Black Serenade Update:

The air in the room is Vulcan hot. The heat hits me like a solar flare that’s been trapped in my living room and is dying to be released and the only way out is through me. I can’t breathe damn it! The sweat stings my eyes and a single word is swirling inside my brain and it’s ready to erupt … Doom, Doom, DOOOOMMM … I tell ya.

Oh EJ, get a grip.

It’s not the end of the world.

Just because I received the first draft of my screenplay Black Serenade back from the harbingers of doom—I mean workshoppers—isn’t a reason to disintegrate to ash. No I am not a vampire. I am a writer who is worrying over nothing.

So what was the verdict?

Cut a couple of scenes.

Yeah, I knew that all ready.

The three main characters need their relationships developed.

I knew that too! But the good news is, talking and workshopping has helped me combat the problem.

Sentence structure.

That was a given. It’s a first draft.

The good news:

Don’t change the sequence, story isn’t a problem. Beginning, middle and end flow.

I got the three Gs. Gross, Gruesome and Gorgeous. I love those three Gs. I shall strive harder to get more of them.

See, workshopping isn’t so bad. All that gloom and doom for nothing—the panic. What panic? I was just working the tension. Alright. I know you know. Even though I have great workshoppers I still get the jitters. Sometimes I feel nauseous and other times I find myself holding my breath. But no matter how much constructive criticism I get, I move forward. I get over the nerves and decide which advice to follow, which advice to think about and which advice to ignore.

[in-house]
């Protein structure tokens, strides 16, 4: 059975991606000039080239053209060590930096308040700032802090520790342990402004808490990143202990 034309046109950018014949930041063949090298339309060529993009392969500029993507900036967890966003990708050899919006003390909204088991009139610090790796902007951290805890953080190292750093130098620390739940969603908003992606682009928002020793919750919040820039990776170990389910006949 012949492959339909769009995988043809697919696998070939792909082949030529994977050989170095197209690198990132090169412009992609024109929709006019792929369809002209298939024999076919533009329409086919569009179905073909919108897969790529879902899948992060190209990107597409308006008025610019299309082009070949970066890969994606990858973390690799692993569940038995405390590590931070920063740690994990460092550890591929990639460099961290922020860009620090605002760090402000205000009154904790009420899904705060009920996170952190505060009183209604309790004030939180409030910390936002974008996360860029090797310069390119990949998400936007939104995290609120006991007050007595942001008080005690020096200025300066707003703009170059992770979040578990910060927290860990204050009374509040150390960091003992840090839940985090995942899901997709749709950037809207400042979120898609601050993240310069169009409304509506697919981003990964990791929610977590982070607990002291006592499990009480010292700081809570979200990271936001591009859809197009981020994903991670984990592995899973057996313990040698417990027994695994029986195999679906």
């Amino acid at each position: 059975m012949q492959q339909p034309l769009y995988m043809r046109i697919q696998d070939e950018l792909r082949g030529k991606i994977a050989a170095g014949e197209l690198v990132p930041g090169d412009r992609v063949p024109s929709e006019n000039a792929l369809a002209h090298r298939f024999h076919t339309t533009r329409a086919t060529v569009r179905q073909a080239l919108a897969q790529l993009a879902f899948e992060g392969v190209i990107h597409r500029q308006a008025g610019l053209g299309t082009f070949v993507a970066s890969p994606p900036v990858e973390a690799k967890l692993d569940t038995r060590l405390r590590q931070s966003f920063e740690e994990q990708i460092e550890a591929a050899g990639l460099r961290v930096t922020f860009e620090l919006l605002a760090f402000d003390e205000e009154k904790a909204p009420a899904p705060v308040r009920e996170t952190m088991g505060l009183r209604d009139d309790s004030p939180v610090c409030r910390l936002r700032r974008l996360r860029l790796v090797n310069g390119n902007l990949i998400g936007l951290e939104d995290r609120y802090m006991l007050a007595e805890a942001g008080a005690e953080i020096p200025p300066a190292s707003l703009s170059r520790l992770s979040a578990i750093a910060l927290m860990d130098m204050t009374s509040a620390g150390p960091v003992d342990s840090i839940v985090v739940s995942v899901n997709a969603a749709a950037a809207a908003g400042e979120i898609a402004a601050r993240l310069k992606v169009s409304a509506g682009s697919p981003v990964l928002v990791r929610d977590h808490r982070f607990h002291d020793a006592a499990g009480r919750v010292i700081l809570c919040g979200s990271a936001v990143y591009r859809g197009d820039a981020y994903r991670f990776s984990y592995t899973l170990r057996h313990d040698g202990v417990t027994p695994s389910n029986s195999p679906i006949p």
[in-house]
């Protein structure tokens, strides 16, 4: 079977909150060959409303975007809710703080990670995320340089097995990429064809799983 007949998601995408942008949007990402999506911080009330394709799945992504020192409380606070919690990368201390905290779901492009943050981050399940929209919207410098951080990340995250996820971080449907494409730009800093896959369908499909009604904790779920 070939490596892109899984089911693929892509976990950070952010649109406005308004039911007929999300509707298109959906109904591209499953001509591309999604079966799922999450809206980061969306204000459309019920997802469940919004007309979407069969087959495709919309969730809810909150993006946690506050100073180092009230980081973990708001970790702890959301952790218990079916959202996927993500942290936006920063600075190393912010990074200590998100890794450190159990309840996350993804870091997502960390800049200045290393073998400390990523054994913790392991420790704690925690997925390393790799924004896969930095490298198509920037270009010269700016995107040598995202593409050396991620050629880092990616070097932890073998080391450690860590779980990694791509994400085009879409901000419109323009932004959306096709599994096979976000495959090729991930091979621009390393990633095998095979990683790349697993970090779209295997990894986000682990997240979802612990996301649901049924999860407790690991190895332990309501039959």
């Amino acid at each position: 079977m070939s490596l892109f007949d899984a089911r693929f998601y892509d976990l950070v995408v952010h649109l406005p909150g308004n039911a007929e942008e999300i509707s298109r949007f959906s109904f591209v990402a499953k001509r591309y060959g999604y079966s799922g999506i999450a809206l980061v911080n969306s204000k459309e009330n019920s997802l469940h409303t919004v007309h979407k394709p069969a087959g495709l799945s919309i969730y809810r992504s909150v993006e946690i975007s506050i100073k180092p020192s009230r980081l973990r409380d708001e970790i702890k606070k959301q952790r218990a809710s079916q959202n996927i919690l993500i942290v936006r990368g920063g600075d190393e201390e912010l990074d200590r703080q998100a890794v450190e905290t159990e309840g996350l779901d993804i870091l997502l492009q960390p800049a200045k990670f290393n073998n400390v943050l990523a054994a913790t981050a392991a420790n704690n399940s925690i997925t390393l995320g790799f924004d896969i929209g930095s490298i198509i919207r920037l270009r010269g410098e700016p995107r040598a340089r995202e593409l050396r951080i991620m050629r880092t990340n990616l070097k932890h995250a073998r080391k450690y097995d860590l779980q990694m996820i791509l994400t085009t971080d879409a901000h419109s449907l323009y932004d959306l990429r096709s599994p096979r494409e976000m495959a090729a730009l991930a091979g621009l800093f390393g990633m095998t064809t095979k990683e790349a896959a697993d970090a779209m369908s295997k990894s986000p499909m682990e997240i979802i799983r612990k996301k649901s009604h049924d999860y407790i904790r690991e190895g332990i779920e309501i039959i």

I’ve applied for a Mentorship program. Now that’s a reason to feel nervous. Wish me luck.

Signing out,

EJ McLaughlin.


Delidio’s Cadence

Delidio’s Cadence is one of those stories that started as a short story then progressed into a novel. We’ve all had those. However, this story soon developed into a nightmare that rivaled Freddy Kruger. Forget being slashed while you slept, Delidio was killing me with incisions of indecision. Something just wasn’t right. I experimented with voice, style, narrators and different points of view, but nothing was working. Then I had (as if I didn’t have enough challenges in my life) a revelation to split the book into character sections and have the main character doing a first person point of view but, because she is a soldier, I wrote her passages in first person with one small difference. There weren’t any I’s, me’s or my’s. It was hard, challenging, and I have to admit a little fun, but something was still not right. Aaaaarrrrgghh! It was like Freddy showing up in one of my nightmares with butter knives and spoons for fingers. It just isn’t right. A little hilarious but still not right.

No matter what I tried, it wasn’t working. Then came the wave of getting back into my screenplays and like a small meteor landing inside my bubbling pot of bolognaise sauce and making a mess, Delidio’s Cadence slapped me to attention and forced me to surrender all other stories. My orders, whether I wanted to follow them or not, are to adapt my novel into a screenplay. I’m only a civilian damn it!

Where do I begin?

I had been drafted.

I was being punished. The hardcore formatting issues, the translating prose into descriptions, the deleting of obsolete scenes and characters, not only hurt my brain, my eyes and my poor fingers, but the theme of the story changed too! I was amazed that my laptop hadn’t conked out due to being abused and continually poked at.